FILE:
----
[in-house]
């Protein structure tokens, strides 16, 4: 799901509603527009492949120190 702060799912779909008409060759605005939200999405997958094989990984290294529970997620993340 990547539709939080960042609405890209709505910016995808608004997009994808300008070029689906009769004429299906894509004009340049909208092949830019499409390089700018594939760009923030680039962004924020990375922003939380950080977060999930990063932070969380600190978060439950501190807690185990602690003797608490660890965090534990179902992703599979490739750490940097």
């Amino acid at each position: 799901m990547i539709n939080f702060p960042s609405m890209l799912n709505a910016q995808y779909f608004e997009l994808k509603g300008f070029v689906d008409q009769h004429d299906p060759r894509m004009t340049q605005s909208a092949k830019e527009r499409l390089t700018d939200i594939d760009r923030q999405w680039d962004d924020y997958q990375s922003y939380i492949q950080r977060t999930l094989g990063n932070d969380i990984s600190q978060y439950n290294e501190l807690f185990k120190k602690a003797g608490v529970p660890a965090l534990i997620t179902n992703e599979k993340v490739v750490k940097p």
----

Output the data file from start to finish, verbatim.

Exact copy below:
[in-house]
């Protein structure tokens, strides 16, 4: 799901509603527009492949120190 702060799912779909008409060759605005939200999405997958094989990984290294529970997620993340 990547539709939080960042609405890209709505910016995808608004997009994808300008070029689906009769004429299906894509004009340049909208092949830019499409390089700018594939760009923030680039962004924020990375922003939380950080977060999930990063932070969380600190978060439950501190807690185990602690003797608490660890965090534990179902992703599979490739750490940097």
């Amino acid at each position: 799901m990547i539709n939080f702060p960042s609405m890209l799912n709505a910016q995808y779909f608004e997009l994808k509603g300008f070029v689906d008409q009769h004429d299906p060759r894509m004009t340049q605005s909208a092949k830019e527009r499409l390089t700018d939200i594939d760009r923030q999405w680039d962004d924020y997958q990375s922003y939380i492949q950080r977060t999930l094989g990063n932070d969380i990984s600190q978060y439950n290294e501190l807690f185990k120190k602690a003797g608490v529970p660890a965090l534990i997620t179902n992703e599979k993340v490739v750490k940097p």